Five things to do now that interest rates have risen

The Bank of England raised interest rates to one per cent this month, a move that has already sent shock waves through the finances of those with high mortgages or other debts.

But experts are suggesting that further rises are on the way, with current market sentiment suggesting that they will peak at close to 2.5 per cent next year1.

That’s a far cry from the high rates that many of us will remember from the 1980s, but these rises can still have a material effect on our pockets, whatever the state of our finances. It is a good idea to use them as a catalyst to tweak our financial products so we are in the best position possible going forward.

Here are five things you should be looking at doing now.

  • Check your savings accounts

Inflation is high, which means your money is likely to be losing value in the bank over time, particularly if it is an uncompetitive account when it comes to interest rates.

Many banks have produced more competitive savings accounts in recent months, so there may be scope for better rates for your savings.

Figures from Moneyfacts, the financial data providers, show that rates are rising.

If you have money in uncompetitive savings accounts, you can check on the Moneyfacts website to see if you can get a better deal. It is possible, at present, to get rates as high as 1.5 per cent on easy access money with unlimited withdrawals, so chances are that your money could be working harder than it is.

You can get higher rates on your savings by locking them away for longer, but remember, with rates expected to rise again there could be more competitive savings rates available soon, so you will need to offset this possibility against the current rate availability. There are one-year fixes available at just over two per cent interest at the moment, which could be worth looking at if you know that you do not need the money in the short term.

Reconsider your mortgage

Hindsight is a wonderful thing. With interest rates now higher than they were and further increases priced in, the rates on available mortgages have risen too, so if you were thinking of fixing you rate, you should have done it sooner.

According to Moneyfacts, the average three-year fixed-rate mortgage has now breached three per cent for the first time in seven years2.

However, if you are worried about rising payments, there are still things you can do to insulate yourself.

For a start, if you have savings, you might want to divert some of these into your mortgage (many allow at least ten per cent overpayments per year) if the interest rates you are paying on your debt are higher than the amount you are receiving in interest. If you do this, however, check that you will still have access to the cash you need and that you can borrow back money or take a ‘payment holiday’ if you find yourself short of money later.

If you are still worried about rising rates and are on a standard variable rate or tracker mortgage, it may still be worth fixing. Many SVRs are uncompetitive, and you could find yourself paying less and having more peace of mind.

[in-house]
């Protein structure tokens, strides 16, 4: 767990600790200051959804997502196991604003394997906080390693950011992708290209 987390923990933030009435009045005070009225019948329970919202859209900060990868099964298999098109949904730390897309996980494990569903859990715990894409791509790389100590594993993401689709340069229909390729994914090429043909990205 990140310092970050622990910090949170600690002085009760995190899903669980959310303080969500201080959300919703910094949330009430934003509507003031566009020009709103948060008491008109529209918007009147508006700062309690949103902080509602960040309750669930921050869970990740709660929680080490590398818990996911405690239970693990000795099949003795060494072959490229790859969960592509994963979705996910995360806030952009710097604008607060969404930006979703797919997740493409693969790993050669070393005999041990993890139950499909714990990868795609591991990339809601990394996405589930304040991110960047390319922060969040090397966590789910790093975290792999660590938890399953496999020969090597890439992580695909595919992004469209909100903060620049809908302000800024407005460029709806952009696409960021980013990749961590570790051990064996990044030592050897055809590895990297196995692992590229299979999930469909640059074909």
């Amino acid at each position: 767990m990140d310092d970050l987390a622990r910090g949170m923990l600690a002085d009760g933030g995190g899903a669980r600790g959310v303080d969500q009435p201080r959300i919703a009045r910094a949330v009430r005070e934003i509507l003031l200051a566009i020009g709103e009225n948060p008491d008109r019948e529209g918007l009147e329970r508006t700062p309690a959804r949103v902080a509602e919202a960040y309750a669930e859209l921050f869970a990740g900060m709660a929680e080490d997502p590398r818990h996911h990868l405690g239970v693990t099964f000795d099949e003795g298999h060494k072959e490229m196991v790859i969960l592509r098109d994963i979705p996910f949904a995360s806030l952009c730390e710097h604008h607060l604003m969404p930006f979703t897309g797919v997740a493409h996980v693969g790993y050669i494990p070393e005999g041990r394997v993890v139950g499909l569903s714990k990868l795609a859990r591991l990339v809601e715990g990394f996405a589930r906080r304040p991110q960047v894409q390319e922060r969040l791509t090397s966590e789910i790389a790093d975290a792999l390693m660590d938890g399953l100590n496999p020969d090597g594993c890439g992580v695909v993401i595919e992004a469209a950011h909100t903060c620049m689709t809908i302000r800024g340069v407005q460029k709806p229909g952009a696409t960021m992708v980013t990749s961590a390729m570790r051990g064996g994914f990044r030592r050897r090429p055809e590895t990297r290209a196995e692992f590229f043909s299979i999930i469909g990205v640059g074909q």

If you remortgage and can pay off a chunk of your mortgage debt at the same time you may find yourself with better mortgage rates too, as your loan-to-value will decrease.

Take a look at your credit cards

Credit card companies also increase their interest rates when Bank Rate rises. If you have credit card debt and are paying it off slowly, or paying the minimum payment each month, rate rises should prompt you to look for better solutions.

These could include a balance transfer card, where you transfer the money to a card with no interest for a fixed period and then pay it off without the worry of interest payments, or a reprioritising of credit card bills that sees you pay them off monthly rather than letting them mount up.

Make a date

If your mortgage or savings accounts are already fixed for a period of time, you may not be able to change them now rates have risen. However, it is a good idea to make a note of when the rates come to an end, so that you can transfer your products as soon as possible and not be stung with different rates.

You can start thinking about remortgaging around six months before your fixed period ends, so put this date in your phone calendar to remind yourself. Your savings account provider will usually contact you two weeks before your fixed rate matures to offer you new options, including transferring the money to another provider, but it is easy to miss this correspondence so make a note yourself and start researching new possibilities for the money, either by using the Moneyfacts link above or asking your financial adviser.

Review your investments

Investing in an inflationary climate is difficult, and interest rate uncertainty can make the stock market very volatile. A diverse portfolio of geographically diverse companies or funds can help you get through a tricky patch, while a financial adviser can help to reassure you when the market is rocky. Contacting them to make sure your investments are still aligned with your goals is a good thing to do at this time.

2 See forwarded moneyfacts email with mortgage report